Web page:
See below for the latest updates on West Nile Virus activity from the Canyon County Mosquito Abatement District.
July 28, 2017: Two mosquito surveillance traps located along the Boise River between Middleton and Caldwell have tested positive for West Nile Virus. One trap located near Channel Road and River Road and the second trap collected was located near Middleton Road, Boise River bridge. Areas around the two trap sites have been experiencing receding flood waters from the Boise River which has created many standing water pools. Mosquito abatement operations have been completed around the affected areas with follow up treatments to be finished by the end of the weekend. Also, the areas along the river between Middleton Road Bridge and the Hwy 30 “Old Bridge” and Plymouth Street, Caldwell is scheduled for an aerial treatment of the mosquito larvae control product (Bacillus thuringiensis israelensis) Bti bacteria by the end of the weekend, weather permitting.
Routine mosquito abatement operations are ongoing throughout the District by ground larvicide crews and larvicide operations by air. Ultra-Low Volume (“fogging”) by truck mounted ULV equipment will continue to be the District’s response to elevated “Culex” species, West Nile virus vectors. Because of persistent hot weather for next several weeks, it is very important to avoid mosquito bites by following practices known as the “7 D’s”.
- DRAIN any standing water on your property that may cause mosquitos and remember: Do Not Over Irrigate.
- DAWN and DUSK are times to avoid outdoors.
- DRESS appropriately by wearing long sleeve shirts and long pants when outdoors.
- DEFEND yourself against mosquitoes by using an insect repellant using the active ingredients of either DEET, Picaridin or Lemon Eucalyptus. Mosquito repellant is the number one defense to prevent getting bitten by an infected mosquito.
- DOOR and window screens should be in good conditions to prevent mosquitos form entering your home.
- DISTRICT personnel are here to help address mosquito problems that you may be experiencing.
It is important to remember that we are in the midst of the West Nile Virus season for the next several weeks. For daily updates on ULV fogging, and West Nile Virus activity and status, please visit our Facebook Page and click “Like”.
July 21, 2017: The District just completed over 1200 acres in aerial larvicide operations. On Wednesday, July 19 over 600 acres of the Boise River from Kingsbury Rd. to the Middleton Rd. Bridge was treated with the bacterial mosquito larvae control agent Bacillus thuringiensis israelensis (Bti). On Friday, July 21 another 600+ acres was treated along the south shore of Deer Flat National Wildlife Refuge-Lake Lowell from the Lower Embankment Dam to the N.Y. Canal inflow. Earlier this week, a surveillance trap located at Wilson Ponds tested positive West Nile virus, follow up trapping after several ULV “fogging” around the Wilson Ponds area (Locust and S. Powerline) and additional larvicide treatments in drains, the Wilson Ponds and wetlands area has revealed no mosquito activity.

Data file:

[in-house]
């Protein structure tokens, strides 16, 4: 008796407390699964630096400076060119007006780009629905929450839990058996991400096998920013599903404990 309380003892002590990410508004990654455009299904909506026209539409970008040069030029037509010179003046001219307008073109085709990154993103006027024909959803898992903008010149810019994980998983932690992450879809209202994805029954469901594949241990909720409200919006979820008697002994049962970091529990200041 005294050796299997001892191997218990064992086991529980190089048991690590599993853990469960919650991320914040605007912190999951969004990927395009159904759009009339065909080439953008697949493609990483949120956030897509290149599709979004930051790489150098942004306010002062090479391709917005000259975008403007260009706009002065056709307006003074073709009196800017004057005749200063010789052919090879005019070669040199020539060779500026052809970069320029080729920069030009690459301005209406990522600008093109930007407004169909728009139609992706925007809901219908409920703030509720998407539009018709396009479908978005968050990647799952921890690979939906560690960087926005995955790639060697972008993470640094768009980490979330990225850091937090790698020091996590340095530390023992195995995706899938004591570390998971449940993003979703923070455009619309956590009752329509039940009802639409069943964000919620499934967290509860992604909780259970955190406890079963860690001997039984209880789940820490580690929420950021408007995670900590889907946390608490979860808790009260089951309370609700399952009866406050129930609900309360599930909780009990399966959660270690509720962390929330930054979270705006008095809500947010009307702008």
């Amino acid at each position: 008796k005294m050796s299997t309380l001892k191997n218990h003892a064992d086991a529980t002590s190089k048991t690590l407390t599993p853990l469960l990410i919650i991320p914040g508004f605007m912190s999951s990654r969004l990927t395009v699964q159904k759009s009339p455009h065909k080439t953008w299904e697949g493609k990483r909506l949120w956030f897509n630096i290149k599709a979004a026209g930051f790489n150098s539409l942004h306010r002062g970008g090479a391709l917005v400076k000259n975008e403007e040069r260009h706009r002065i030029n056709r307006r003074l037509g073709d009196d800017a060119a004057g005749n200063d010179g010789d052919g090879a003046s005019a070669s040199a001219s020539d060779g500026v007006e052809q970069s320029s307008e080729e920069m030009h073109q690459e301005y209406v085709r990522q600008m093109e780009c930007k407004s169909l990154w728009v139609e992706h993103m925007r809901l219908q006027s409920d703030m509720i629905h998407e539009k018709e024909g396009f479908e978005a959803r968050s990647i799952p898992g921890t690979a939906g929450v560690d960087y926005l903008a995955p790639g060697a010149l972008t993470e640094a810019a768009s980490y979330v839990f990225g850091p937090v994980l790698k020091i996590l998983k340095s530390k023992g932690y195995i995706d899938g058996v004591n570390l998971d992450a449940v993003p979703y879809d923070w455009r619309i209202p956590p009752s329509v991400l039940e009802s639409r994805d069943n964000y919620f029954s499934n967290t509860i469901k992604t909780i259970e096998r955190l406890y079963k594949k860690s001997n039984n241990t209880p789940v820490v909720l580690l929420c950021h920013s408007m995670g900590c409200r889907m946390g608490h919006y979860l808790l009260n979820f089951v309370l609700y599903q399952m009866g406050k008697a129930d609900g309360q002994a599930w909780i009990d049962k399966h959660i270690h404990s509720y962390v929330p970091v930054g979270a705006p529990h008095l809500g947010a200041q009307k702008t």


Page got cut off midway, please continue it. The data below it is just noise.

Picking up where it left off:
June 28, 2017: Our trap located at Caldwell Ponds that read Positive West Nile Virus is now reading no activity. Nighttime ULV fogging operations on 160 acres on Thursday, June 22, Friday, June 23 and again Tuesday, June 27. Along with this operation, 400 acres of Boise River flood zone was treated by air with Bacillus Bacteria mosquito larvae control product on Saturday, June 24. Another aerial mosquito larvae control operations was also conducted on Saturday, June 24 on over 400 acres of flooded Boise River from Middleton Road to Blessinger Road, North side of the Boise River. As of today, our Middleton Traps are looking pretty good with very small numbers of Culex species mosquitoes. On the other hand, Culex species mosquitoes populations of mosquitoes trapped on Deer Flat National Wildlife Refuge are very high. We will be testing those traps today. We have to remember that situations can literally change over night. We have completed mosquito larvae control operations on approximate 500 acres of flooded habitat of the refuge earlier this week and have completed about 350 acres of night time ULV (fogging) treatments in residential areas around the refuge the past two nights.